Whereas symptoms of depression are known to intensify in patients who have recently experienced an incident stroke, it might also be true in such cases that the depression actually starts to worsen in the months or years before the stroke occurs, suggests a new study of adults 50 years and older.
“Stroke seems to alter the course of depressive symptoms in more complex ways than previously thought,” Maria Blöchl, PhD, University of Münster, Germany, told Medscape Medical News.
“As commonly thought, depressive symptoms surge after stroke and remain elevated for several years. But we also showed that depressive symptoms slightly increase before the stroke, perhaps indicating incipient stroke,” said Blöchl, who is lead author on the study published online July 13 in Neurologywith coauthor Steffen Nestler, PhD, also from the University of Münster.
Pre- and Post-Stroke Depression
About 30% of stroke survivors may suffer depression at any time after the acute event. The cumulative incidence within 5 years hovers around 39% to 52%, yet little is known about how changes in depressive symptoms unfold before and after incident stroke, the report states.
To investigate, Blöchl and colleagues identified the trajectory of depressive symptoms several years before and after incident stroke in 10,797 adults (mean age, 65 years; 55% women) from the English Longitudinal Study of Aging (ELSA), an ongoing longitudinal cohort study.
The 425 case participants (3.9%) who experienced an incident stroke during a 12-year follow-up period were profit-score matched with 4249 stroke-free individuals.
Every 2 years in the study, participants reported past-week depressive symptoms using the 8-item version of the widely used Center for Epidemiologic Studies Depression Scale (CES-D 8), in which higher scores on a 0-to-8-point scale indicate more depressive symptoms. For this study, a CES-D 8 score of at least 3 was used to indicate probable depression.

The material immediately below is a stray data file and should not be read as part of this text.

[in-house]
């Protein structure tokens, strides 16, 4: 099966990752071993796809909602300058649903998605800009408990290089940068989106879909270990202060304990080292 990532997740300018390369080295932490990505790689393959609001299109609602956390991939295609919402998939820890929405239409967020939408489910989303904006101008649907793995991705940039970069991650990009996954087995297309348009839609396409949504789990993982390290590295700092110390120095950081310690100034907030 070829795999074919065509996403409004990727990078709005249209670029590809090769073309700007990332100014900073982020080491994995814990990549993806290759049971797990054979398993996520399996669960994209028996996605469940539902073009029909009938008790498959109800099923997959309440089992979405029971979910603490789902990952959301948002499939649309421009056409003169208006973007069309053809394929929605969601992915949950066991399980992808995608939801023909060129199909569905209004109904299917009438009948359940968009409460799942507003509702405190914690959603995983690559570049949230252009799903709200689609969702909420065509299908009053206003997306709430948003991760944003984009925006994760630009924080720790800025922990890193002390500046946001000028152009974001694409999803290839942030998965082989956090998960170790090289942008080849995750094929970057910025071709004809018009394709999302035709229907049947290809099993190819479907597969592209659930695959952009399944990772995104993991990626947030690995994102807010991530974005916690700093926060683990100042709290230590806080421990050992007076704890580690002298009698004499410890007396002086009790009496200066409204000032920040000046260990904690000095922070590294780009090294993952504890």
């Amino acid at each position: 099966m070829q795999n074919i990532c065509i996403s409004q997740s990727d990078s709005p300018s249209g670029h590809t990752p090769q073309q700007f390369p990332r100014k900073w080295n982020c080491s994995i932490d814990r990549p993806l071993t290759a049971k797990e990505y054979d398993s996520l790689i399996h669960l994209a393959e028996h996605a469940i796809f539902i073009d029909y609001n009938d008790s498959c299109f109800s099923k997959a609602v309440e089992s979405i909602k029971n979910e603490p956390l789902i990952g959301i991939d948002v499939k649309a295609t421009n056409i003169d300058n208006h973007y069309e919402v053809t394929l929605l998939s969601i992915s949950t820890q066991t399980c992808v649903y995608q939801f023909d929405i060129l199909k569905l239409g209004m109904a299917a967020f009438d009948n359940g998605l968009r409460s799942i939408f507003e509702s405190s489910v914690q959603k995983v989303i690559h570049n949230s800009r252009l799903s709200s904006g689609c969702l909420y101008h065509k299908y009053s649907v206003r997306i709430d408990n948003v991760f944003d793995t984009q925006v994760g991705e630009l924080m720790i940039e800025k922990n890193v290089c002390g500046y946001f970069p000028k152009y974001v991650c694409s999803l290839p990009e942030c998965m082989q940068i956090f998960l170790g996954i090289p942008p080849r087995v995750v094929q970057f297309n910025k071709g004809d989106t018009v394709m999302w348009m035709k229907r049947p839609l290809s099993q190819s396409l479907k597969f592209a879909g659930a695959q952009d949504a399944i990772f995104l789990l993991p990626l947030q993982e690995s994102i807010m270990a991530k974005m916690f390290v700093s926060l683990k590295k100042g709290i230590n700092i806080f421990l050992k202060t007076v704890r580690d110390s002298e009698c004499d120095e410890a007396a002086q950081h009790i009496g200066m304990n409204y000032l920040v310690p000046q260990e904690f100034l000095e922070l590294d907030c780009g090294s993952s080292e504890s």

Starting about 2 years before stroke onset, the severity of depressive symptoms increased by an average of 0.33 points (P < .001), with a further increase of 0.23 points after stroke (P < .001). Depressive symptoms remained elevated for 10 years after stroke.
In contrast, the group reports, depressive symptoms remained relatively stable over time in stroke-free individuals.
There was no statistically significant difference in the prevalence of probable depression at the 2-year pre-stroke assessment among those with and without stroke (29% vs 24%). At the time of stroke, however, probable depression was significantly more common in the stroke group (34% vs 24%; P < .001), a difference that persisted at the 6-year assessment.
A Predictive Marker?
Blöchl cautioned that rising symptoms of depression before stroke are mostly subtle and might not always be clinically detectable, and it remains unclear whether such pre-stroke changes can be used to predict who will have a stroke. “But even slight increases in depressive symptoms, especially mood and fatigue-related symptoms, may be a signal a stroke that is about to occur.”
The clinical implications of the current findings remain unclear, she noted. “It could be envisioned that stroke might be predicted from pre-stroke symptoms — depressive, cognitive, physical — in combination with classical vascular risk factors, but that requires further research,” Blöchl told Medscape Medical News.
“Depression has long been known to follow a stroke, especially in the early months of a brain attack,” Shaheen E. Lakhan, MD, PhD, a neurologist and researcher from Boston, who wasn’t involved in the analysis, told Medscape Medical News . “Newer lines of research are now showing depression itself as a risk factor for stroke,” and the current study is consistent with that, he added.
Lakhan noted cited a few caveats to the analysis, however. The subjects were assessed only every 2 years “and with a depression screening tool, not diagnostic assessment,” limiting our ability to draw strong conclusions.
Nonetheless, Lakhan said, the data “underscore the importance of early recognition and management of depression, especially as we age.”
Blöchl, Nestler, and Lakhan report no relevant disclosures.
Neurology. Published online July 13, 2022. Abstract
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